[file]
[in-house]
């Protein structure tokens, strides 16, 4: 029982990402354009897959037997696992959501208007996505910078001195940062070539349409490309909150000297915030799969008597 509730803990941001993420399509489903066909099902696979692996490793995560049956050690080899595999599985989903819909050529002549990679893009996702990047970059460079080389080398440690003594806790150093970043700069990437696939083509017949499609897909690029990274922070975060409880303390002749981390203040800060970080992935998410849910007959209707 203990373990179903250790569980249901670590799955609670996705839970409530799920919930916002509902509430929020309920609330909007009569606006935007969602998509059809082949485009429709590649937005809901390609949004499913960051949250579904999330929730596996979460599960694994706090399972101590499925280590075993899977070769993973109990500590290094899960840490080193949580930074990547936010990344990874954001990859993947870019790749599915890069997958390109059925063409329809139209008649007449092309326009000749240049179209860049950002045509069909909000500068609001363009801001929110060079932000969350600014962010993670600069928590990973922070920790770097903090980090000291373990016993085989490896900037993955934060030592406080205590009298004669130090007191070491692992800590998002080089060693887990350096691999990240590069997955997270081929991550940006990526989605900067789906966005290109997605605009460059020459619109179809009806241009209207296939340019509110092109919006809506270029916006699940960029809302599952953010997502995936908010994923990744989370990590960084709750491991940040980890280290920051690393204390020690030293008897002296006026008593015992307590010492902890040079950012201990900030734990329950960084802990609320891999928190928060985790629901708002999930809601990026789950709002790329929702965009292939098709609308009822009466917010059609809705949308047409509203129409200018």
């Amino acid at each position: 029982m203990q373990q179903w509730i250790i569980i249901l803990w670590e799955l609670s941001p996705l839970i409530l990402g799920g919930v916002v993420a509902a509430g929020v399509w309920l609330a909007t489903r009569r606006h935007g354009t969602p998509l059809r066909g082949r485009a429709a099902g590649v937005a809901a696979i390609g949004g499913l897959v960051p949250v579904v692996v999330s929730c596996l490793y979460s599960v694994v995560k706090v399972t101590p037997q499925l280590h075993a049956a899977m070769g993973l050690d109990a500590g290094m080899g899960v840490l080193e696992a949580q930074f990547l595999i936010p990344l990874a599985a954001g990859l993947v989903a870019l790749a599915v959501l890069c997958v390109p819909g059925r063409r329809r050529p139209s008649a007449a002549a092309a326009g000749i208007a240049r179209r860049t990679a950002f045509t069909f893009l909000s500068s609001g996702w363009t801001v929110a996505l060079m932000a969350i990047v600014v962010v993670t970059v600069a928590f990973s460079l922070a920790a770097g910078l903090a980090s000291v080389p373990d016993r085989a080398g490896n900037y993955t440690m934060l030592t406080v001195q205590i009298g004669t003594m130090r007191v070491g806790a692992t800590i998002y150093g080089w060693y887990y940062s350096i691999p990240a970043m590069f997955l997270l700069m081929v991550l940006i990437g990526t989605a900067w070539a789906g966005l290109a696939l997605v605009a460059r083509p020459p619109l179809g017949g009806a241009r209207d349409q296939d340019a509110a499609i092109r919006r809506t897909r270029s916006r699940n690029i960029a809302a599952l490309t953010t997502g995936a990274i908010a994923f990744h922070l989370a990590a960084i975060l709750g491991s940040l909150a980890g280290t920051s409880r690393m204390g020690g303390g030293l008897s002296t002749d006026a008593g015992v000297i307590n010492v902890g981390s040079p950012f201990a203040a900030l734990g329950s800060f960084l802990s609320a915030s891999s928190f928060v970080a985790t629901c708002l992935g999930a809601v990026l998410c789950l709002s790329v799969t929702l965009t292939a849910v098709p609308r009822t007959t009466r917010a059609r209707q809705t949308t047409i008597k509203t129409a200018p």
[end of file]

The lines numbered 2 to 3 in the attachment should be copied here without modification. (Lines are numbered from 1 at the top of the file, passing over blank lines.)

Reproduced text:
């Protein structure tokens, strides 16, 4: 029982990402354009897959037997696992959501208007996505910078001195940062070539349409490309909150000297915030799969008597 509730803990941001993420399509489903066909099902696979692996490793995560049956050690080899595999599985989903819909050529002549990679893009996702990047970059460079080389080398440690003594806790150093970043700069990437696939083509017949499609897909690029990274922070975060409880303390002749981390203040800060970080992935998410849910007959209707 203990373990179903250790569980249901670590799955609670996705839970409530799920919930916002509902509430929020309920609330909007009569606006935007969602998509059809082949485009429709590649937005809901390609949004499913960051949250579904999330929730596996979460599960694994706090399972101590499925280590075993899977070769993973109990500590290094899960840490080193949580930074990547936010990344990874954001990859993947870019790749599915890069997958390109059925063409329809139209008649007449092309326009000749240049179209860049950002045509069909909000500068609001363009801001929110060079932000969350600014962010993670600069928590990973922070920790770097903090980090000291373990016993085989490896900037993955934060030592406080205590009298004669130090007191070491692992800590998002080089060693887990350096691999990240590069997955997270081929991550940006990526989605900067789906966005290109997605605009460059020459619109179809009806241009209207296939340019509110092109919006809506270029916006699940960029809302599952953010997502995936908010994923990744989370990590960084709750491991940040980890280290920051690393204390020690030293008897002296006026008593015992307590010492902890040079950012201990900030734990329950960084802990609320891999928190928060985790629901708002999930809601990026789950709002790329929702965009292939098709609308009822009466917010059609809705949308047409509203129409200018």
């Amino acid at each position: 029982m203990q373990q179903w509730i250790i569980i249901l803990w670590e799955l609670s941001p996705l839970i409530l990402g799920g919930v916002v993420a509902a509430g929020v399509w309920l609330a909007t489903r009569r606006h935007g354009t969602p998509l059809r066909g082949r485009a429709a099902g590649v937005a809901a696979i390609g949004g499913l897959v960051p949250v579904v692996v999330s929730c596996l490793y979460s599960v694994v995560k706090v399972t101590p037997q499925l280590h075993a049956a899977m070769g993973l050690d109990a500590g290094m080899g899960v840490l080193e696992a949580q930074f990547l595999i936010p990344l990874a599985a954001g990859l993947v989903a870019l790749a599915v959501l890069c997958v390109p819909g059925r063409r329809r050529p139209s008649a007449a002549a092309a326009g000749i208007a240049r179209r860049t990679a950002f045509t069909f893009l909000s500068s609001g996702w363009t801001v929110a996505l060079m932000a969350i990047v600014v962010v993670t970059v600069a928590f990973s460079l922070a920790a770097g910078l903090a980090s000291v080389p373990d016993r085989a080398g490896n900037y993955t440690m934060l030592t406080v001195q205590i009298g004669t003594m130090r007191v070491g806790a692992t800590i998002y150093g080089w060693y887990y940062s350096i691999p990240a970043m590069f997955l997270l700069m081929v991550l940006i990437g990526t989605a900067w070539a789906g966005l290109a696939l997605v605009a460059r083509p020459p619109l179809g017949g009806a241009r209207d349409q296939d340019a509110a499609i092109r919006r809506t897909r270029s916006r699940n690029i960029a809302a599952l490309t953010t997502g995936a990274i908010a994923f990744h922070l989370a990590a960084i975060l709750g491991s940040l909150a980890g280290t920051s409880r690393m204390g020690g303390g030293l008897s002296t002749d006026a008593g015992v000297i307590n010492v902890g981390s040079p950012f201990a203040a900030l734990g329950s800060f960084l802990s609320a915030s891999s928190f928060v970080a985790t629901c708002l992935g999930a809601v990026l998410c789950l709002s790329v799969t929702l965009t292939a849910v098709p609308r009822t007959t009466r917010a059609r209707q809705t949308t047409i008597k509203t129409a200018p």